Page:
As we move to the second scene, we grasp that the whole production is a unit set on a turntable with the exterior of Norina’s apartments as the second of those stage settings (the first, as noted above, contains both the exterior and interior of Pasquale’s dwelling.) Norina, played by Spanish soprano Isabel Rey, is costumed in a vertically striped lime green and vanilla blouse, atop matching pedal pushers and extravagant platform shoes of matching colors.
Rey’s Norina rests briefly under her patio umbrella, but soon Malatesta appears to enlist her into his schemes regarding Don Pasquale. She is to masquerade herself as Sophronia, Malatesta’s sister, a student at a convent. Rey negotiates Donizetti’s syncopated melodies while climbing and descending the exterior stairs, no doubt a physically exerting assignment. She then has to cover her dress with yet another costume, a floor-length matronly dress with long sleeves and a high collar, surely an unpleasant assignment on a hot Zurich afternoon.
The turntable rotates once more and we are at Pasquale’s backdoor where his servants have moved the luggage of the disinherited Ernesto. In a striking feature of this production from Grischa Asagaroff, for what is surely one of the greatest trumpet solos in all of opera, the trumpeter is in costume on stage as an itinerant beggar-musician, with hat sitting beside him in expectation of a handout. The now impoverished Ernesto, whose beautiful songs lie high in the tenor register (sung with distinction by Celso Albelo), gives him first one coin, then, reluctantly, another. The trumpeter leaves the stage, and is heard in one more mournful refrain of his melody, backstage, before returning to the orchestra pit.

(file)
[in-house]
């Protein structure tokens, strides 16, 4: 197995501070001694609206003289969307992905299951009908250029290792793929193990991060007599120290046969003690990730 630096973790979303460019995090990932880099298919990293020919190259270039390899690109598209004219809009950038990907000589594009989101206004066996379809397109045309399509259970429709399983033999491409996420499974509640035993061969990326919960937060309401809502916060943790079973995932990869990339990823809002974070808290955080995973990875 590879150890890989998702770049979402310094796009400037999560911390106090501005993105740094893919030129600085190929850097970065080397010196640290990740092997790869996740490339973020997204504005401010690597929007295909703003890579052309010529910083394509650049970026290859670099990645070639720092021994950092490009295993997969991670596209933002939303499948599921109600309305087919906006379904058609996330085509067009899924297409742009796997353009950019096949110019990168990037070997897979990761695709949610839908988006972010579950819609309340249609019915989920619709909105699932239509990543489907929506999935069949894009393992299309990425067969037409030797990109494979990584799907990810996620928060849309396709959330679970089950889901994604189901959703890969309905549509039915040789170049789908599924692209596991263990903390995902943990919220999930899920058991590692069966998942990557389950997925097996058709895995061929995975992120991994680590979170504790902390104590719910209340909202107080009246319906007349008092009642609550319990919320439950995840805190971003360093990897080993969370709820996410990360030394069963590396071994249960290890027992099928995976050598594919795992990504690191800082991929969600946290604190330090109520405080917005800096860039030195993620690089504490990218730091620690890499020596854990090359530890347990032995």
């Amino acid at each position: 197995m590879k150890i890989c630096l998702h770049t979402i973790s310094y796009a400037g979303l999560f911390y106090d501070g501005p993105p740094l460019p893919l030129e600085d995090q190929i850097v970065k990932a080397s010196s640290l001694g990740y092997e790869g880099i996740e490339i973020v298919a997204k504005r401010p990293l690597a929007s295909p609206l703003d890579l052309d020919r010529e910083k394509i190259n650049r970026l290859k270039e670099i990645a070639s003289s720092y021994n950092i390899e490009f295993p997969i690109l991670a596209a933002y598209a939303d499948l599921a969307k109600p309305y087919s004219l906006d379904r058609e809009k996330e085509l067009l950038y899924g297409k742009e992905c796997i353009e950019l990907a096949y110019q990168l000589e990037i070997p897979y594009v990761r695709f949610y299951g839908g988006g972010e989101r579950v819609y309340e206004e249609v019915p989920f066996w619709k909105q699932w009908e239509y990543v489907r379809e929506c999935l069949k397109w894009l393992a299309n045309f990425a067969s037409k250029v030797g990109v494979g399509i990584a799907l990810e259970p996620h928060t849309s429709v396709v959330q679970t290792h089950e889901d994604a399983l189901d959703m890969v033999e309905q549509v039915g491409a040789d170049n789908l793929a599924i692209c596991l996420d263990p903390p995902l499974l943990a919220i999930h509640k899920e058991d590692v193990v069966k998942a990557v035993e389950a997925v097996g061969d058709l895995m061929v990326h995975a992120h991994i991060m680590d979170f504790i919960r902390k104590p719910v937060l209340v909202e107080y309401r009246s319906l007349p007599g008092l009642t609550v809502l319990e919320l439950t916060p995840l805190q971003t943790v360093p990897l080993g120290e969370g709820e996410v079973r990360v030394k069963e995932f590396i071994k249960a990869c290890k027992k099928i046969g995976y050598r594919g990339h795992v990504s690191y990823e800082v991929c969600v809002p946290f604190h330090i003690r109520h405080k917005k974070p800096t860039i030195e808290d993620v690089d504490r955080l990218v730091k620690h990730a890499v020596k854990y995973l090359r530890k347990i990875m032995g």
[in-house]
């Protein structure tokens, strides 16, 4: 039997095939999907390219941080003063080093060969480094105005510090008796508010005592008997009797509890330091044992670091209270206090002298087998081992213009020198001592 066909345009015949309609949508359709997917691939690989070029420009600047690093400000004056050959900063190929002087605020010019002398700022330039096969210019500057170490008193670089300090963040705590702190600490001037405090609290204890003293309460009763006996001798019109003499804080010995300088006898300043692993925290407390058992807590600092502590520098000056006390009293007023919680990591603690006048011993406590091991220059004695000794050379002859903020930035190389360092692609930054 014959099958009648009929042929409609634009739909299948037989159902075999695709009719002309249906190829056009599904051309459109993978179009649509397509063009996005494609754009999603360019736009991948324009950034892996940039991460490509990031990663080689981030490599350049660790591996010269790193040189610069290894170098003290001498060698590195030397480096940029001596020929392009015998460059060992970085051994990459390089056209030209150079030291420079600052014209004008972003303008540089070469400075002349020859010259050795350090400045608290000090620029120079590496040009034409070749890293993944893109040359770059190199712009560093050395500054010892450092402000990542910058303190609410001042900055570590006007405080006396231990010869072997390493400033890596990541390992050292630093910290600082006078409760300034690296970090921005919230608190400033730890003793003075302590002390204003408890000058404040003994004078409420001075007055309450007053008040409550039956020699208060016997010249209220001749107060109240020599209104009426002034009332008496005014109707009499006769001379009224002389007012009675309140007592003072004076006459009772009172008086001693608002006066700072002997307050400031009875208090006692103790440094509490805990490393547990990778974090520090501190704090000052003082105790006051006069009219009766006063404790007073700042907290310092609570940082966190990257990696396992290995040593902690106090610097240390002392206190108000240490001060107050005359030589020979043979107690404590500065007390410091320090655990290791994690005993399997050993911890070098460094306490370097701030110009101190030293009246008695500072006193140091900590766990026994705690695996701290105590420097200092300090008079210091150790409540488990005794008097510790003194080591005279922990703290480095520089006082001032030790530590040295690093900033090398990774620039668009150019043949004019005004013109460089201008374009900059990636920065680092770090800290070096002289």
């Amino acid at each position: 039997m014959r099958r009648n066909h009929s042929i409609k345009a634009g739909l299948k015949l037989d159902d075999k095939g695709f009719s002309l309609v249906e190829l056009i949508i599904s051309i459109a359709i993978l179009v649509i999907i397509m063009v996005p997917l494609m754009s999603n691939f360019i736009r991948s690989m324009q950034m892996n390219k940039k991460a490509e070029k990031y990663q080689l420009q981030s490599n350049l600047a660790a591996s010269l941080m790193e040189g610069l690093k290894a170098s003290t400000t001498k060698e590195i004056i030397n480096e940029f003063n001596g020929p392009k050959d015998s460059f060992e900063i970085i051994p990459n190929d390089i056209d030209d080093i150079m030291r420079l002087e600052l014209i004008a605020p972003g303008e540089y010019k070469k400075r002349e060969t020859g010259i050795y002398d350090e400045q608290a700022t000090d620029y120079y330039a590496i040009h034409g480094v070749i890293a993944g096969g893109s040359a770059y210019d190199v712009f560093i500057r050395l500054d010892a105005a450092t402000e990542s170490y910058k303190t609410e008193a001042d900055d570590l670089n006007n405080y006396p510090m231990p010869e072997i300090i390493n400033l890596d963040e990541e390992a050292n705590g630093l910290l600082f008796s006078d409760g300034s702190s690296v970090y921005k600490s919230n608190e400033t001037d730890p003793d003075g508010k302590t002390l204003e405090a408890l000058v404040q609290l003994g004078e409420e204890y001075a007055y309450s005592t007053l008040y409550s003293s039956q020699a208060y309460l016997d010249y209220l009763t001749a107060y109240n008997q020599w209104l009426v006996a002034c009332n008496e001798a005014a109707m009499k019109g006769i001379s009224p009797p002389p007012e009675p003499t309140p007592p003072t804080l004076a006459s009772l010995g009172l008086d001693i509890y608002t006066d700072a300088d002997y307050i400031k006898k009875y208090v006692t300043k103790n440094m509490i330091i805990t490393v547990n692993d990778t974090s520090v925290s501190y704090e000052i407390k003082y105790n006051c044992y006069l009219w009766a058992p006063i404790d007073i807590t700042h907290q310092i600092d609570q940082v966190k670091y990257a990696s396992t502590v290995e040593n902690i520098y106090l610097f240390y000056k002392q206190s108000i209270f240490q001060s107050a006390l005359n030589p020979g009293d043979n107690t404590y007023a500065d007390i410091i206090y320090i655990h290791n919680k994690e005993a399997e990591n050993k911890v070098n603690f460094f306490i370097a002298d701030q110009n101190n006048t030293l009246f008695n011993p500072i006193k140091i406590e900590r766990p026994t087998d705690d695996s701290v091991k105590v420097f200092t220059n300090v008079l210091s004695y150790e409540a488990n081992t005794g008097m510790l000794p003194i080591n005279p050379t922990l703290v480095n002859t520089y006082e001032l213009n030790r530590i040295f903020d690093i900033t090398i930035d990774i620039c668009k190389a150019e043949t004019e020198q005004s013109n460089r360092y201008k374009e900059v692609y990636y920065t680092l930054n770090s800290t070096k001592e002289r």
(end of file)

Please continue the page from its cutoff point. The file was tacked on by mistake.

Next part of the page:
We now return to Don Pasquale’s house, where he is frantic with excitement, dressed in an old-fashioned formal morning coat and donning a black hairpiece with red highlighting. He is transported with delight at the appearance of the demure and respectful Sophronia and readily accepts Malatesta’s suggestions that he use the notary the doctor brought with him to perform the ceremony. This sets up one of the truly funny scenes in this opera, where the Notary, in this production played by Murat Acikada dressed in sombre black, repeats the ends of the legal phrases thrown at him by the doctor and the Don.
During the session with the notary, Isabel Rey, seated at stage right, seemed uncharacteristically uncomfortable for an actress playing the smug Norina. Rey constantly fanned herself and wiped her face. Just before Ernesto was supposed to arrive to announce his angry farewell, Rey collapsed, falling face down on the stage floor. Because Asagaroff’s very physical stage direction called for Raimondi to stumble and fall at various plot points, Sophronia’s swooning might have passed as a bit of stage slapstick, but Raimondi ran toward her, then offstage and Santi brought the orchestral music to a halt.